Ah, Bob McDonnell, the once and former future Vice President of These United States. Now a retired Governor of Virginia and (as of today) 11-times-over Federal convict. His wife was also convicted soundly on similar charges.
You may recall past highlights from his corruption trial proceedings included refusing to take an amazing plea deal that would have spared his wife altogether from joining him in 14-indictment hell:
The Feds were even willing to offer an extremely generous — perhaps overly so — deal to former Gov. McDonnell that would have protected his wife entirely, even though she seems to have orchestrated much of the corruption and solicitations. All he had to do was plead guilty to one felony count and serve time (probably very little considering who he is). Yet he said no.
And so down she went with him. But, we were told, it was all part of a cunning plan! This marriage needed to look so awful (for the jury) that refusing to spare her the investigation was just the final step.
Ah Bobby McDonnell, your masterful and foolproof “my wife is so horrible and I hate her and she was only taking bribes because she was in love with the briber” defense strategy worked like … whatever the opposite of “a charm” is. Just how low did you go in an effort to slime her for your own failed exculpation? Let us consult the New York Times:
Mr. McDonnell, who carried his wife over the threshold of the Executive Mansion the day of his inauguration, portrayed her in his testimony as a harridan whose yelling left him “spiritually and mentally exhausted,” and who was so cold that after he sent her an email pleading to save their marriage, she did not reply.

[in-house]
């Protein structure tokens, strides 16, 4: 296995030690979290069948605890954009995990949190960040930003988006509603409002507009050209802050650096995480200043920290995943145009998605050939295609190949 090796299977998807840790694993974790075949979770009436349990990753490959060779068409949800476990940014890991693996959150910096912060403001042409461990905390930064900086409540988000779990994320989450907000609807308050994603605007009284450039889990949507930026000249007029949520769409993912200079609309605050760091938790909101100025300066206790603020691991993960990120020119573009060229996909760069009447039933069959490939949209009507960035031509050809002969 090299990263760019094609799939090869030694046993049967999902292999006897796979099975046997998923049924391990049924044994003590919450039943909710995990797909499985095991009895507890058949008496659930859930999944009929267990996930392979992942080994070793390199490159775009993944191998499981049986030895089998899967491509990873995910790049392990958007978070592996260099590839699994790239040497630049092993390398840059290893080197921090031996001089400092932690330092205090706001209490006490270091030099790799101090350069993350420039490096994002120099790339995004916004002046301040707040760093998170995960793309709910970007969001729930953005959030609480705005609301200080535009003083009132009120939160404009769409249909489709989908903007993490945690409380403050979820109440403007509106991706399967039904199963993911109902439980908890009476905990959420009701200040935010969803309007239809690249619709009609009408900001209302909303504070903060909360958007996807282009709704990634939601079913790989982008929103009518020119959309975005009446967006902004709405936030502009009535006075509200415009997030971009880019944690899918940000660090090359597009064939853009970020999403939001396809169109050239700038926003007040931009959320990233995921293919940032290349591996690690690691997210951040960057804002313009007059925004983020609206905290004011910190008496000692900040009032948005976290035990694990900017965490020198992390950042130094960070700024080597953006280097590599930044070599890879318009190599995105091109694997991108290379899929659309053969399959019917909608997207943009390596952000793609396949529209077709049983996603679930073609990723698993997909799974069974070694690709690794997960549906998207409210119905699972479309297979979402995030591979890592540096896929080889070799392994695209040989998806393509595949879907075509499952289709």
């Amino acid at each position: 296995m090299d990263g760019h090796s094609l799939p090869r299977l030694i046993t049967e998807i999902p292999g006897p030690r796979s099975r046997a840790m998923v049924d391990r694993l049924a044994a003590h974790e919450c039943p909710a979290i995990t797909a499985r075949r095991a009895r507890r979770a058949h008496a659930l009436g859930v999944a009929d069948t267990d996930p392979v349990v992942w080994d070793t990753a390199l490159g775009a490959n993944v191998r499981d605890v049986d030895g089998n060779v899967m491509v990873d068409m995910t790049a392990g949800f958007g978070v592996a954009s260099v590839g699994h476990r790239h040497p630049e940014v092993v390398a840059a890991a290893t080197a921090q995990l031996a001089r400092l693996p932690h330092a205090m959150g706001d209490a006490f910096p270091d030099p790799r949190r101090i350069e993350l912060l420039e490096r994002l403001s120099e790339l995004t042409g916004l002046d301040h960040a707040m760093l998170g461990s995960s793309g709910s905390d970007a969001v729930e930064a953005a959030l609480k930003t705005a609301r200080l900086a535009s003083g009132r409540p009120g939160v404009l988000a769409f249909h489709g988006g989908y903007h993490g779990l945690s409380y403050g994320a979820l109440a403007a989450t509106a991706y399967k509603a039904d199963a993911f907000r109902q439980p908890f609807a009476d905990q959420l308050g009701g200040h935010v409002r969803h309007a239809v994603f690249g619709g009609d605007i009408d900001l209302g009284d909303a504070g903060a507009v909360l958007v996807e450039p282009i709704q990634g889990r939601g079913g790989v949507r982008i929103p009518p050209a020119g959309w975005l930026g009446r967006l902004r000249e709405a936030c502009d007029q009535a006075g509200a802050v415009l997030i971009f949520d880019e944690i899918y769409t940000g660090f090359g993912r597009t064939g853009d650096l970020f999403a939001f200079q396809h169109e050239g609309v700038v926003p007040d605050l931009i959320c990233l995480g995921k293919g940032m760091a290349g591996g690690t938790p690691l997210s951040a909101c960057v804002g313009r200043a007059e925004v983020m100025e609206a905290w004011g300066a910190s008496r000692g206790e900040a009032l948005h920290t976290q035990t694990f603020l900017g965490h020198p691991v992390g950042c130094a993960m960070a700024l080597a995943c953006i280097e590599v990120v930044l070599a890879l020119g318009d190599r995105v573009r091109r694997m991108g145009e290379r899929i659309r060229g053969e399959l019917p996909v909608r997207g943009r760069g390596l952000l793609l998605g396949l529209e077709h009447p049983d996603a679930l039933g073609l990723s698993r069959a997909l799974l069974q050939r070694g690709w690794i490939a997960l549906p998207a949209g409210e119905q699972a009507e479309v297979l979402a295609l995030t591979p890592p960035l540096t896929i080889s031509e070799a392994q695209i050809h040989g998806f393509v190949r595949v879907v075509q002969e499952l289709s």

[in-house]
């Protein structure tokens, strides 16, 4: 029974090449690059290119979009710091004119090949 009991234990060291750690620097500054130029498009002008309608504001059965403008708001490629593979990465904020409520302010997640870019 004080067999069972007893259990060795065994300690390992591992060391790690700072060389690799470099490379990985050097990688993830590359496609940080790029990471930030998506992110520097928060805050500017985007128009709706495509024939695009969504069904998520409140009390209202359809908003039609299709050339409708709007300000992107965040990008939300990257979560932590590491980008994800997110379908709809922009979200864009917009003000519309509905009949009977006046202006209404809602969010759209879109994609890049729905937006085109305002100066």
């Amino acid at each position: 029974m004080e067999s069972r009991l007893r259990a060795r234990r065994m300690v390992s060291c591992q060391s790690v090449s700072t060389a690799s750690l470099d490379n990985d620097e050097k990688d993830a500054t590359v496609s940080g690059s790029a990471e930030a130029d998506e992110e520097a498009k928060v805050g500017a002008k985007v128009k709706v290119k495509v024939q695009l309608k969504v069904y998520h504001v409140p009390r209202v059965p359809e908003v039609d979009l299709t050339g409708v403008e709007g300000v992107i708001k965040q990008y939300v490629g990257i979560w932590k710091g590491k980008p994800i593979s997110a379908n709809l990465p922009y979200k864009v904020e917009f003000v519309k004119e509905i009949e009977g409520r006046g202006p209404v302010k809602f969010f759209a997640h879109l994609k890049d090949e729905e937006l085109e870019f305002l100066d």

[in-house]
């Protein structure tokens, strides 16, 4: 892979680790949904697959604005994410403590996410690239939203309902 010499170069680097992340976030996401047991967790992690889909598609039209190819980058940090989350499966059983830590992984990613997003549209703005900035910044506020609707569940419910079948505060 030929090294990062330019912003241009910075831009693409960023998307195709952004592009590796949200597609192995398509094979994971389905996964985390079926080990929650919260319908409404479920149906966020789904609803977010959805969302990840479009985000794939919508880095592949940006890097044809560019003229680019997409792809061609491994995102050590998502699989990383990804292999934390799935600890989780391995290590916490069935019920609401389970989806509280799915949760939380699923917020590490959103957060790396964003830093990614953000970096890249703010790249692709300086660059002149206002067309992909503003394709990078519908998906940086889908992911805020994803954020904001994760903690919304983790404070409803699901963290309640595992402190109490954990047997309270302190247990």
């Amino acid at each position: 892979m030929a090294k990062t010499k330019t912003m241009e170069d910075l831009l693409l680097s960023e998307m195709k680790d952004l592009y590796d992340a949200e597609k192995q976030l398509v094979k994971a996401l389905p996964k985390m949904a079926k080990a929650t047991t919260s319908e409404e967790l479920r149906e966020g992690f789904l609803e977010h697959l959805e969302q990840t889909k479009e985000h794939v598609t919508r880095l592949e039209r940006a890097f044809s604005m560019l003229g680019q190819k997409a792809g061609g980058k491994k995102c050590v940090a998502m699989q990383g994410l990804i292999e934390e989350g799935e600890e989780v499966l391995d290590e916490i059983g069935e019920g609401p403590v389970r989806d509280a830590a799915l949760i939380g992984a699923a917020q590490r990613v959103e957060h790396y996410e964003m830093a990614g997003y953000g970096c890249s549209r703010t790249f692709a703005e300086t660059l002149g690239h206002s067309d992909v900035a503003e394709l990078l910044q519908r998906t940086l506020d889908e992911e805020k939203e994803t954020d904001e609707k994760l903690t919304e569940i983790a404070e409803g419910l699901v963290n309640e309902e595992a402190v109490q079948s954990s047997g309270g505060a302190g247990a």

BOBBY. FOR SHAME. You made the New York Times editors break out the word “harridan.” They probably nearly asphyxiated from the dust of opening their expanded-volume dictionary just to find that word which could so perfectly summarize your cold-hearted view of your longtime wife and the mother of your five children.
BOBBY, I HAD TO LOOK THAT WORD UP JUST TO READ ABOUT YOUR DEFENSE. That is how mean you were to your wife.
And how, pray tell, did you brace yourself for your multitudinous convictions, good sir?
Leaving the courthouse at midday Tuesday once the jury began deliberations, Mr. McDonnell said the past 18 months had been tough on his family, but he said he drew strength from his 38 years of marriage and the five children he shared with his wife. “I think we’re stronger than we’ve ever been.”
And the shackles of their love will only grow in strength, no doubt, while they are both shackled in respective Federal prisons. Being apart from an unloving, backstabbing, corrupt spouse can only make the heart grow fonder. That’s in Proverbs.